Thursday, 31 March 2011

Gemstar v Virgin Media - a missed opportunity?

Back in January 2008, the IPKat commented on the pending case involving Gemstar and Virgin Media relating to three of Gemstar's European patents.  All of the patents related in some way to electronic programme guides (EPGs) for TV set top boxes.  The IPKat thought at the time that the issues would be interesting ones to follow, because they might just shed some further light on the exclusions of Section 1(2).  However, this has unfortunately not turned out to be the case.

Fortunately for Virgin, and unfortunately for Gemstar, all of the patents were found by Justice Mann in the High Court invalid for lack of novelty or inventive step (see here for the judgment, and here for a brief IPKat comment and a rather longer one from someone involved with the case itself). The issue of whether the 'contribution' following the Aerotel/Macrossan test was 'technical' or not was not the deciding factor, although was thrown in for good measure (see paragraph 33 onwards of the judgment).

This has now been emphatically confirmed by Jacob LJ in the Court of Appeal, in a judgment that issued earlier this week, with the full title of Gemstar- Tvguide International Inc & Ors v Virgin Media Ltd & Anor [2011] EWCA Civ 302. One of the patents, EP0969662, was taken out of play and not disputed further. The others, EP1377049 and EP1613066, had been found by Mann J to be not novel, which Gemstar appealed against. Jacob LJ, in a fairly short judgment that was approved by the other two Lords Justice, then proceeded to agree completely and dismiss the appeal.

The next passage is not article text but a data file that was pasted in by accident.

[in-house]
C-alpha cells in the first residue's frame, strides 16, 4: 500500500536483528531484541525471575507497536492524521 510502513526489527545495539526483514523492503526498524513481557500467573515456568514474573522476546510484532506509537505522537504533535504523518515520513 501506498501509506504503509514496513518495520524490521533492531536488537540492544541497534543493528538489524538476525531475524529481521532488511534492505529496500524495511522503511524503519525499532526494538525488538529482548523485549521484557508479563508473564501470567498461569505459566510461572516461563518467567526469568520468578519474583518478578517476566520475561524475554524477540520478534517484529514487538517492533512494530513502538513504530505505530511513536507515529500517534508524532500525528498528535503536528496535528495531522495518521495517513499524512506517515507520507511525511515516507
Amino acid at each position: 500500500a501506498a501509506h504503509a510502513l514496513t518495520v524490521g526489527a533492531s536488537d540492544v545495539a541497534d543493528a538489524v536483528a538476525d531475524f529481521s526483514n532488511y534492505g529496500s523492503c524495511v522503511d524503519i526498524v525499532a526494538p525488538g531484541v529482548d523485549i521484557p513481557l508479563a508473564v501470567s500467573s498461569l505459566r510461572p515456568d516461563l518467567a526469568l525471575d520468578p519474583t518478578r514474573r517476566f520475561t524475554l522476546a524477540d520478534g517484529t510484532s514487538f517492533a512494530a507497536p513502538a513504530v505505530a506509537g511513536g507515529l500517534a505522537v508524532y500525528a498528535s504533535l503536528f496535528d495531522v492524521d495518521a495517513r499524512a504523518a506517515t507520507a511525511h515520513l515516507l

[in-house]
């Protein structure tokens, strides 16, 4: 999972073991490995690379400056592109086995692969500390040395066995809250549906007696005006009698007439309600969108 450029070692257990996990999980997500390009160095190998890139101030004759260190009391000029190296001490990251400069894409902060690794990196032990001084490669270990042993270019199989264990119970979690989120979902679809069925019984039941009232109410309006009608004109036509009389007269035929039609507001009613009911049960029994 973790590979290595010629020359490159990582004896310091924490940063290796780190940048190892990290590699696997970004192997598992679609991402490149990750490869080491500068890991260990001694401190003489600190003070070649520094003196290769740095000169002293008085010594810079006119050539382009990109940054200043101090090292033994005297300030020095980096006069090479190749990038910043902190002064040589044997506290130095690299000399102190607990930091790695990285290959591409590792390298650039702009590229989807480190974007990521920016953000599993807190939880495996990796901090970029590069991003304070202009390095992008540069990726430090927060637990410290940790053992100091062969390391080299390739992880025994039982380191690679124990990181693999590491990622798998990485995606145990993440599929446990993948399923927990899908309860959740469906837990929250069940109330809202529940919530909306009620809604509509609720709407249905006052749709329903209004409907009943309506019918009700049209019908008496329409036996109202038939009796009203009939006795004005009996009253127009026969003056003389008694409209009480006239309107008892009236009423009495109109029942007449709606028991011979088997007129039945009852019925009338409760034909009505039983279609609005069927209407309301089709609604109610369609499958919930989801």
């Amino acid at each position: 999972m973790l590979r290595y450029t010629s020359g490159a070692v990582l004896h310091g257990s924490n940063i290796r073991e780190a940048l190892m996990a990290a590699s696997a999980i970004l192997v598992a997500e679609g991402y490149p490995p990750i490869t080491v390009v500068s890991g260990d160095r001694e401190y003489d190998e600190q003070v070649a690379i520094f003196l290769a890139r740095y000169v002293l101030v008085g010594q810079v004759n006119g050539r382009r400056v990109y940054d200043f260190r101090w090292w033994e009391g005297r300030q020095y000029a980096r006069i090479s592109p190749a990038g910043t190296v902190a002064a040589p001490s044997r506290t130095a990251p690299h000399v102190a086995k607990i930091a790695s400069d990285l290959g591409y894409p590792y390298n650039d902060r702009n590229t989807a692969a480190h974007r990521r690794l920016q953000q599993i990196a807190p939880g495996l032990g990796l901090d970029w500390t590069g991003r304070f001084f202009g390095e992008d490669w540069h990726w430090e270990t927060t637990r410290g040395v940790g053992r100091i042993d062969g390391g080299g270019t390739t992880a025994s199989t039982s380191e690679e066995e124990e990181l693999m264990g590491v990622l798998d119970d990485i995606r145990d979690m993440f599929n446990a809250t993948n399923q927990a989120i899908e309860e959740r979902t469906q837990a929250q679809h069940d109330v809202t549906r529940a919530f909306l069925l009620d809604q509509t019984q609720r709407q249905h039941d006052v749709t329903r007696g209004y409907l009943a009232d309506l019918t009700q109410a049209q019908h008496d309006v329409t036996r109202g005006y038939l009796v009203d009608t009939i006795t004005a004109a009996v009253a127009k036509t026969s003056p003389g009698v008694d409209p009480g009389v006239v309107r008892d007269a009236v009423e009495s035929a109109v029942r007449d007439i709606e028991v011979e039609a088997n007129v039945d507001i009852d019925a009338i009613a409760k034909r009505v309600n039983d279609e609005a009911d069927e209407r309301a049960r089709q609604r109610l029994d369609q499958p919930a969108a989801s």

For those of us who would like to see some sensible developments in UK patent law, it is unfortunate that the patents turned out to be so lacking in substance, as it would have been nice to see Jacob LJ get to grips again (for perhaps one last time?) with the issue of excluded subject matter, after making what turns out to have been such a hash of it with the earlier judgment in Aerotel, and following the decision of the Enlarged Board in G 3/08. For better or worse, the four-step test lives to fight another day, and we will just have to wait until the right case comes along before it gets demolished in favour of a proper test based on European patent law.  Any ideas on what this case will be?


  1. I would have thought the question isn't what the case will be, but what the test will be. Are you suggesting that the current EPO position is satisfactory?

  2. Regular readers of my stuff will know that I think the EPO test is far from satisfactory. However, it makes a lot more sense than the current UK test, which gets all confused when it is mixed up with the test for inventive step, whereas the EPO test is integrated with the test for inventive step. As for what the case will be, I think it might already be in the pipeline. See my earlier posts.

  3. Agreed that the EPO test is structurally more coherent, but I don't think that substituting one fundamentally unsatisfactory test for another is desirable. Diversity of views can encourage creative thinking, and conversely, if a single test emerges, it is likely to become entrenched, regardless of its merits. My own view is that the distinction between "hard" and "soft" exclusions suggested by Mr Peter Prescott QC, in CFPH LLC’s Application, [2005] EWHC 1589 (Pat) at [33]-[40] is promising. I would like to see if the EWCA could develop that as a real alternative to the EPO approach.